Not so stupid questions?

old_mare

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Sep 12, 2005
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there are lots of american websites about "domesticated" ridden Zebras. THey're able to be sold under licence at wild animal sales in the states and some people do break them for riding (not sure what type of saddle, since their backs are very different to horses').
 
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StormyJ

Guest
Alflover said:
My question - what is a VSD saddle!?
"Very Slightly Dressage" - the flaps are slightly straighter cut than on a GP, and they are not much good for jumping in!
 

*Sez*

Salsa & Solstice Twilight
Sep 12, 2003
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I always find bits to be a bit trial and error. They are measured in inches, with a quarter of an inch difference. To give you an idea of size, my cob is a 5 3/4 bit and my TB a 5 1/2. They need to be loose enough that they don't pinch their mouths, but obviously not so loose that they're uncomfortable. And different bits fit differently. In his Dutch gag, Jacob needed a 5 1/2. The French Link snaffle had to be a quarter of an inch bigger.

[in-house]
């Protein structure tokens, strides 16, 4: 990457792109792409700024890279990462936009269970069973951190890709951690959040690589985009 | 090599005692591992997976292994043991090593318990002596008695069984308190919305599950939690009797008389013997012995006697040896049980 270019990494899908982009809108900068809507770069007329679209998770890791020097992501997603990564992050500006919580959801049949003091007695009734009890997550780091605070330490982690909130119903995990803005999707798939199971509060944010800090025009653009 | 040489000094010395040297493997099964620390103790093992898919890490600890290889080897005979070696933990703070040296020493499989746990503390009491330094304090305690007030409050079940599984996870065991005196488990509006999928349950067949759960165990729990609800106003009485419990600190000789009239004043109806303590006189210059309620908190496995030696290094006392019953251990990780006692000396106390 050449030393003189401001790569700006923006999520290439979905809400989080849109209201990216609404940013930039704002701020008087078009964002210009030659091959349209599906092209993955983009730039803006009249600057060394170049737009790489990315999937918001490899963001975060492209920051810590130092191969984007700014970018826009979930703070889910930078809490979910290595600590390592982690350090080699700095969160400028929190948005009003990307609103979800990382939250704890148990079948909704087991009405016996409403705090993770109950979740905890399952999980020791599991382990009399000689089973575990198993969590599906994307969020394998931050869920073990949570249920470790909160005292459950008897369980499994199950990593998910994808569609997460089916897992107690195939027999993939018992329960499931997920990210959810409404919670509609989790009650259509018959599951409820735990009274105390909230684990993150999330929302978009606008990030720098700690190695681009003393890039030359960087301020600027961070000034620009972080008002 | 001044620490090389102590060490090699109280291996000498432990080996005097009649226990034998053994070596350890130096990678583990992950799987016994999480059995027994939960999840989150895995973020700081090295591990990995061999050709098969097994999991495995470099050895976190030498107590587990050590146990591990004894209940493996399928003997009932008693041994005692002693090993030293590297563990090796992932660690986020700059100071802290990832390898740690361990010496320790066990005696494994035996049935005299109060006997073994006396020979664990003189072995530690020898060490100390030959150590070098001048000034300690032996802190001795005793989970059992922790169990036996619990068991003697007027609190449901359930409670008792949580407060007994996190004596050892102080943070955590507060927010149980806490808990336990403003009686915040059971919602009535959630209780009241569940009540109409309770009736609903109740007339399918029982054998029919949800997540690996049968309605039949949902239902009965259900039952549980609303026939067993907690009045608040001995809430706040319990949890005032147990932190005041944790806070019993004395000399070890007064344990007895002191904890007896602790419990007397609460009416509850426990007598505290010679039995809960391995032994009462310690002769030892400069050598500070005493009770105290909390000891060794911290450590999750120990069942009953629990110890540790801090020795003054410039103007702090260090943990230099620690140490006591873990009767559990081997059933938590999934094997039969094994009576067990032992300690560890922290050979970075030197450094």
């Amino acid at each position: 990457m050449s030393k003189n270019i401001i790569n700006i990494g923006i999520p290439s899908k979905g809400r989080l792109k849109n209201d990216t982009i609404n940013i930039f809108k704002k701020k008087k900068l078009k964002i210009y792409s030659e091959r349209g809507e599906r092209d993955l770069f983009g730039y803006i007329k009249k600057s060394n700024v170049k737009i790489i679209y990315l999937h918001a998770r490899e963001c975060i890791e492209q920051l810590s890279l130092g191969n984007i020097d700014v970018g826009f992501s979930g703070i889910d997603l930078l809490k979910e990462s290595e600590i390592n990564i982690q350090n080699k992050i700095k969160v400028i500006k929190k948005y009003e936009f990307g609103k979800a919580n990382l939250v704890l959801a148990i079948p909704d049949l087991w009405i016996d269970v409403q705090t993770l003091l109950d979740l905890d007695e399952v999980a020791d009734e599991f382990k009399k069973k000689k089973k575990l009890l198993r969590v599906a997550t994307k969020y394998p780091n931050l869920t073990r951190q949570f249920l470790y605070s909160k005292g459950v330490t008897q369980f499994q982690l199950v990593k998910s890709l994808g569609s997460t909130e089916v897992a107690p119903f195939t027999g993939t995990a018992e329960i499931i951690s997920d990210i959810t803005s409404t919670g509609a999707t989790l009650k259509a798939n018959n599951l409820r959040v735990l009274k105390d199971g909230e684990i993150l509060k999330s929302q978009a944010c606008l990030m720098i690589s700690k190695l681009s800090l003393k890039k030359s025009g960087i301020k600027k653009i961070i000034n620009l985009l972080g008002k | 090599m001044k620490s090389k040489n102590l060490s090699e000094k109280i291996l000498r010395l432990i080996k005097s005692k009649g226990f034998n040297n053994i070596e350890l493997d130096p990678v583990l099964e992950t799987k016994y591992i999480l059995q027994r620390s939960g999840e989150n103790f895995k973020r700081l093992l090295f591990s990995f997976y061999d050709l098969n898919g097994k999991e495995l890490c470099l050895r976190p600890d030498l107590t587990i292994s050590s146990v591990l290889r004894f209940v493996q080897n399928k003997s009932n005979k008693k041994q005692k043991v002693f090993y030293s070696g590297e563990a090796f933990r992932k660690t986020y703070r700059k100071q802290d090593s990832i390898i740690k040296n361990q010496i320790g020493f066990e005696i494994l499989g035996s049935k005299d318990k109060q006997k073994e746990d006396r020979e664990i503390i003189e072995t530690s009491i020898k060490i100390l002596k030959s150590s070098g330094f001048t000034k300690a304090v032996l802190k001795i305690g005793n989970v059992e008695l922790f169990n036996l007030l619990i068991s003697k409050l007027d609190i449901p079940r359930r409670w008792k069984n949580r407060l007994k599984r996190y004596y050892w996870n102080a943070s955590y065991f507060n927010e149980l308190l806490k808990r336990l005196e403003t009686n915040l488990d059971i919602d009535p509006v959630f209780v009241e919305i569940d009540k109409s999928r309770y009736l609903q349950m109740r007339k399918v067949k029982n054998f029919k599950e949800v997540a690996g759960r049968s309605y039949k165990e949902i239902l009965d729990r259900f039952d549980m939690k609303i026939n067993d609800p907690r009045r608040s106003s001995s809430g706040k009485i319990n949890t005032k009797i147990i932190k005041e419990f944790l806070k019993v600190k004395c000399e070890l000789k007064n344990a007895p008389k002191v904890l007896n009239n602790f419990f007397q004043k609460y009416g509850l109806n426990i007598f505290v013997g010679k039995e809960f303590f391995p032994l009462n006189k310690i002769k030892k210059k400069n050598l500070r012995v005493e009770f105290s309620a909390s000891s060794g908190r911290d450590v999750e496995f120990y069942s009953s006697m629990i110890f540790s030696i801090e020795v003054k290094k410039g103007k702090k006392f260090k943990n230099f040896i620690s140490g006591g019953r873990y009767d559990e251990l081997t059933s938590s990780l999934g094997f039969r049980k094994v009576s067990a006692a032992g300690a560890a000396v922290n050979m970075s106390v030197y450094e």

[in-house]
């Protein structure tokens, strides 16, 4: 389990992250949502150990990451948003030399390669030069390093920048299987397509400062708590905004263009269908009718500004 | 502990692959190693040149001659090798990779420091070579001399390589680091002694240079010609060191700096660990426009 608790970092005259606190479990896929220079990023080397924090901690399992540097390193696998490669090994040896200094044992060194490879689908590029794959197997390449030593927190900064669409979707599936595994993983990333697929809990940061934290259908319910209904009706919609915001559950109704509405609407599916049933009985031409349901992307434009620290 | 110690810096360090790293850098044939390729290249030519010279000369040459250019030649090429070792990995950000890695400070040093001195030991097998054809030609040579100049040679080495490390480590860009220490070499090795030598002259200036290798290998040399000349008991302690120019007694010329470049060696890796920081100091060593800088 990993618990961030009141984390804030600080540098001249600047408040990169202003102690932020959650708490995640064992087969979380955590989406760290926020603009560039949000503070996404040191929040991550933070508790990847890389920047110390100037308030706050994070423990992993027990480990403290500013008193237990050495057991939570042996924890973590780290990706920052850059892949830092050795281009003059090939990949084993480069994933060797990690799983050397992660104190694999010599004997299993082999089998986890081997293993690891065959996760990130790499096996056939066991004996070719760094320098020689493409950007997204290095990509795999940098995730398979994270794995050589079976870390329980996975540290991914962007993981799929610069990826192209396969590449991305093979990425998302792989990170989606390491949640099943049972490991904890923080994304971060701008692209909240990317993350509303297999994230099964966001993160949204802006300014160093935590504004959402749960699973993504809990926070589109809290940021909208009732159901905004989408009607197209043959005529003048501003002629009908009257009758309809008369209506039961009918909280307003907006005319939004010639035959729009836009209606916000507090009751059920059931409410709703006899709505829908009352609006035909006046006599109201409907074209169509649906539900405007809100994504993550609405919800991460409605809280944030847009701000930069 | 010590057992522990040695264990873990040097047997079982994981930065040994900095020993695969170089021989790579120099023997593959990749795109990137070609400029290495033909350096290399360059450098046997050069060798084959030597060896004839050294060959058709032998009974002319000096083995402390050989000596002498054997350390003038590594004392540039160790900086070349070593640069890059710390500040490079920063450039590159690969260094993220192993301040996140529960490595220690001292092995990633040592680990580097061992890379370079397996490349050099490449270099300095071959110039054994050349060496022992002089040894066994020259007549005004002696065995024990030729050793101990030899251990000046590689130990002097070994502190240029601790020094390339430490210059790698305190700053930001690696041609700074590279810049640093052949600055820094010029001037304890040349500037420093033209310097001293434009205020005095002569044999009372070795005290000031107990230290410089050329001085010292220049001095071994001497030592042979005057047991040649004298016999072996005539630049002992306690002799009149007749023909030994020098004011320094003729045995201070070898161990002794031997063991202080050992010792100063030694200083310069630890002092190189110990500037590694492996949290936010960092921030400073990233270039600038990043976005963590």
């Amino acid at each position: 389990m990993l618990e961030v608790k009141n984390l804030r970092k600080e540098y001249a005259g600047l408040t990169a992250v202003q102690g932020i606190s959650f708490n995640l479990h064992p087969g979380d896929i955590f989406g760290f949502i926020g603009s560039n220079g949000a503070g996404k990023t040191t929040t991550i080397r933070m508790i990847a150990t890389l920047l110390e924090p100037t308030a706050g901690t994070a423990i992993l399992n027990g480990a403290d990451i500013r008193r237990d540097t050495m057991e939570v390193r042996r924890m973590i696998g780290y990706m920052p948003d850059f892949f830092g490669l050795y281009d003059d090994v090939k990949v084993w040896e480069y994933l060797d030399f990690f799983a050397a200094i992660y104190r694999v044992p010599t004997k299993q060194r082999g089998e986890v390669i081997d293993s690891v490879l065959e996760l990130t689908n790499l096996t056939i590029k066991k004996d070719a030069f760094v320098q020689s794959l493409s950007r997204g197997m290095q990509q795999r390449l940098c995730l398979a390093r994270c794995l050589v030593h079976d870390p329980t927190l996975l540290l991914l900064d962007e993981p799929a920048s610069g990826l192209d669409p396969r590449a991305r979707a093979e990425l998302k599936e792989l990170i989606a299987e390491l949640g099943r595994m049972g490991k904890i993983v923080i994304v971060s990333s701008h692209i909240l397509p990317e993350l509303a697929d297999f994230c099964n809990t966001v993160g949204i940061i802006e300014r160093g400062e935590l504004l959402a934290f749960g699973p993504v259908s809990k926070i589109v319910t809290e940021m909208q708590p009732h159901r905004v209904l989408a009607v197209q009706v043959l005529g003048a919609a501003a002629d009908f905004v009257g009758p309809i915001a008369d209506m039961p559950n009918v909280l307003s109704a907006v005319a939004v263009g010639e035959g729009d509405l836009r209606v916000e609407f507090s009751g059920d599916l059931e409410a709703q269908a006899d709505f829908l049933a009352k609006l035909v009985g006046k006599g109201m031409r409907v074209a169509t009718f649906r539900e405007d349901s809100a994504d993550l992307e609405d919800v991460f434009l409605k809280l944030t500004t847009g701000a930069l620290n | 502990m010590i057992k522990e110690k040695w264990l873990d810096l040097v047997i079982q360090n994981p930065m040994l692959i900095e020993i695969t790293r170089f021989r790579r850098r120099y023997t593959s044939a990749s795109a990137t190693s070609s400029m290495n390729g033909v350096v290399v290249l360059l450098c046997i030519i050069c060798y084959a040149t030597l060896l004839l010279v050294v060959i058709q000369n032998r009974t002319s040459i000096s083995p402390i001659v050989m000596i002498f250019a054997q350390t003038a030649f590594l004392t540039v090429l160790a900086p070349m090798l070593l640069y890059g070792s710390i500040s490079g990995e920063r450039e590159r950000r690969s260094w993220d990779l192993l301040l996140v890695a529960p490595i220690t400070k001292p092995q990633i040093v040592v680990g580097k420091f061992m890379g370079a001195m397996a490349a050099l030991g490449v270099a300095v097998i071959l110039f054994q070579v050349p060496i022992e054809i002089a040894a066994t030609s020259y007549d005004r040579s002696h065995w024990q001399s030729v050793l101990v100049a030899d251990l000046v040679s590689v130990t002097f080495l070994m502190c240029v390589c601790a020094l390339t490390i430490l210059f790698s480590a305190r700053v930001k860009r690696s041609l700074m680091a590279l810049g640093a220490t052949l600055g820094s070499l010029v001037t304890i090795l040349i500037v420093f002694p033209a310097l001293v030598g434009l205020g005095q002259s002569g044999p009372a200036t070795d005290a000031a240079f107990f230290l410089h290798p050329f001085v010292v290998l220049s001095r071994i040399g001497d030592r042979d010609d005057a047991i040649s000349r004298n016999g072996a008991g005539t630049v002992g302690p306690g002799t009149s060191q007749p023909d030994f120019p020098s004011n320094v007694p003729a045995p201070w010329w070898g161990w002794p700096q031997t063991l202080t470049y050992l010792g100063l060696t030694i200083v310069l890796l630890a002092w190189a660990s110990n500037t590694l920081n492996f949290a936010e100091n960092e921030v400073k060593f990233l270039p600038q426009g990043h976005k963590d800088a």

Try a couple of sizes (I heard from a friend that some companies do tester bits, made from rubber so you know what size to order... not come across them myself), and if possible, get your YO or RI to check that it's a comfortable fit. When I fitted Salsa's new French-Link snaffle (he came without tack), I had to try three different sizes. The difference wasn't a lot, and I had to ask my RI to check it fitted correctly.